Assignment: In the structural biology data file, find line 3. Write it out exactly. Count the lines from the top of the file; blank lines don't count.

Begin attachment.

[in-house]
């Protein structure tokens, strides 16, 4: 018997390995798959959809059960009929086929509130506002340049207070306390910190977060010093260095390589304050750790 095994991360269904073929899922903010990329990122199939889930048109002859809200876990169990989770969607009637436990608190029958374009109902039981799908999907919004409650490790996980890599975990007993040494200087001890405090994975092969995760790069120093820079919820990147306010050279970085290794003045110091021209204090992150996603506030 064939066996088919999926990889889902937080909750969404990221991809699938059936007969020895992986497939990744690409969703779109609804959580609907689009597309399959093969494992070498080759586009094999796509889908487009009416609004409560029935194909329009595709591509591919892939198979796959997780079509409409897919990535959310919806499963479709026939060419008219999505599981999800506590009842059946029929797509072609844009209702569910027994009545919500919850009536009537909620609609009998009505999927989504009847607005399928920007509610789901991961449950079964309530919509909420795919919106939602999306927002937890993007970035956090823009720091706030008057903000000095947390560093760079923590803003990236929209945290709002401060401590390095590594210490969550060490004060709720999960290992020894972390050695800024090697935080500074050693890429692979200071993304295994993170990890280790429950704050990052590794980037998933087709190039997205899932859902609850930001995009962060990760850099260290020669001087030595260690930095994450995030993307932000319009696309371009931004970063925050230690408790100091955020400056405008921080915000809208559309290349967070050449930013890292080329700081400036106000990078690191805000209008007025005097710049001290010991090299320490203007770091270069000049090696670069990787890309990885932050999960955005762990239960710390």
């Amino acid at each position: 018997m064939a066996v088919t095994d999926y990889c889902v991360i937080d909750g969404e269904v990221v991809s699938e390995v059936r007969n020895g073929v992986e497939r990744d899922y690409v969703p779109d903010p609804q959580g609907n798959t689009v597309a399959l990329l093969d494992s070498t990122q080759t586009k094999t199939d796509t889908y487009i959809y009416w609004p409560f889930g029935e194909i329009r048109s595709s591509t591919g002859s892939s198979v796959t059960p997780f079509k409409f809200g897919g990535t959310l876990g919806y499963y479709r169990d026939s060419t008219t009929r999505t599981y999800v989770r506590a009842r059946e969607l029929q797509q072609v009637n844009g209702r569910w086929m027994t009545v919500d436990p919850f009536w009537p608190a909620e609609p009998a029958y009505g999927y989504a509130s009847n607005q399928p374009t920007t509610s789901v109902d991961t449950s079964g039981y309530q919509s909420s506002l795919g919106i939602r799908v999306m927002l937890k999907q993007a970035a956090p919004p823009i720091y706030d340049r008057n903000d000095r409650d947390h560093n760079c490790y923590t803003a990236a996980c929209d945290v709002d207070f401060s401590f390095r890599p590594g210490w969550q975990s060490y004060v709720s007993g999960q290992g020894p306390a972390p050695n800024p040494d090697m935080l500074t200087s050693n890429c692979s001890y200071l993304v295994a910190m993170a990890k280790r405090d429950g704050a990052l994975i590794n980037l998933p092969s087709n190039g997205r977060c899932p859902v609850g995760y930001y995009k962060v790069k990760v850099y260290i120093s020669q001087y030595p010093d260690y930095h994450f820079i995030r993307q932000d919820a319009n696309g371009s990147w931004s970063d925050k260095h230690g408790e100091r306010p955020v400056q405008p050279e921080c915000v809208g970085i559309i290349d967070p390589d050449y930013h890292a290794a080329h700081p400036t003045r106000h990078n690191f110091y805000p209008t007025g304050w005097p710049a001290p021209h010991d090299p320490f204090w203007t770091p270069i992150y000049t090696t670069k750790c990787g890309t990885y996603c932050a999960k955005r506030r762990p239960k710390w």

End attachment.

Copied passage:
């Amino acid at each position: 018997m064939a066996v088919t095994d999926y990889c889902v991360i937080d909750g969404e269904v990221v991809s699938e390995v059936r007969n020895g073929v992986e497939r990744d899922y690409v969703p779109d903010p609804q959580g609907n798959t689009v597309a399959l990329l093969d494992s070498t990122q080759t586009k094999t199939d796509t889908y487009i959809y009416w609004p409560f889930g029935e194909i329009r048109s595709s591509t591919g002859s892939s198979v796959t059960p997780f079509k409409f809200g897919g990535t959310l876990g919806y499963y479709r169990d026939s060419t008219t009929r999505t599981y999800v989770r506590a009842r059946e969607l029929q797509q072609v009637n844009g209702r569910w086929m027994t009545v919500d436990p919850f009536w009537p608190a909620e609609p009998a029958y009505g999927y989504a509130s009847n607005q399928p374009t920007t509610s789901v109902d991961t449950s079964g039981y309530q919509s909420s506002l795919g919106i939602r799908v999306m927002l937890k999907q993007a970035a956090p919004p823009i720091y706030d340049r008057n903000d000095r409650d947390h560093n760079c490790y923590t803003a990236a996980c929209d945290v709002d207070f401060s401590f390095r890599p590594g210490w969550q975990s060490y004060v709720s007993g999960q290992g020894p306390a972390p050695n800024p040494d090697m935080l500074t200087s050693n890429c692979s001890y200071l993304v295994a910190m993170a990890k280790r405090d429950g704050a990052l994975i590794n980037l998933p092969s087709n190039g997205r977060c899932p859902v609850g995760y930001y995009k962060v790069k990760v850099y260290i120093s020669q001087y030595p010093d260690y930095h994450f820079i995030r993307q932000d919820a319009n696309g371009s990147w931004s970063d925050k260095h230690g408790e100091r306010p955020v400056q405008p050279e921080c915000v809208g970085i559309i290349d967070p390589d050449y930013h890292a290794a080329h700081p400036t003045r106000h990078n690191f110091y805000p209008t007025g304050w005097p710049a001290p021209h010991d090299p320490f204090w203007t770091p270069i992150y000049t090696t670069k750790c990787g890309t990885y996603c932050a999960k955005r506030r762990p239960k710390w």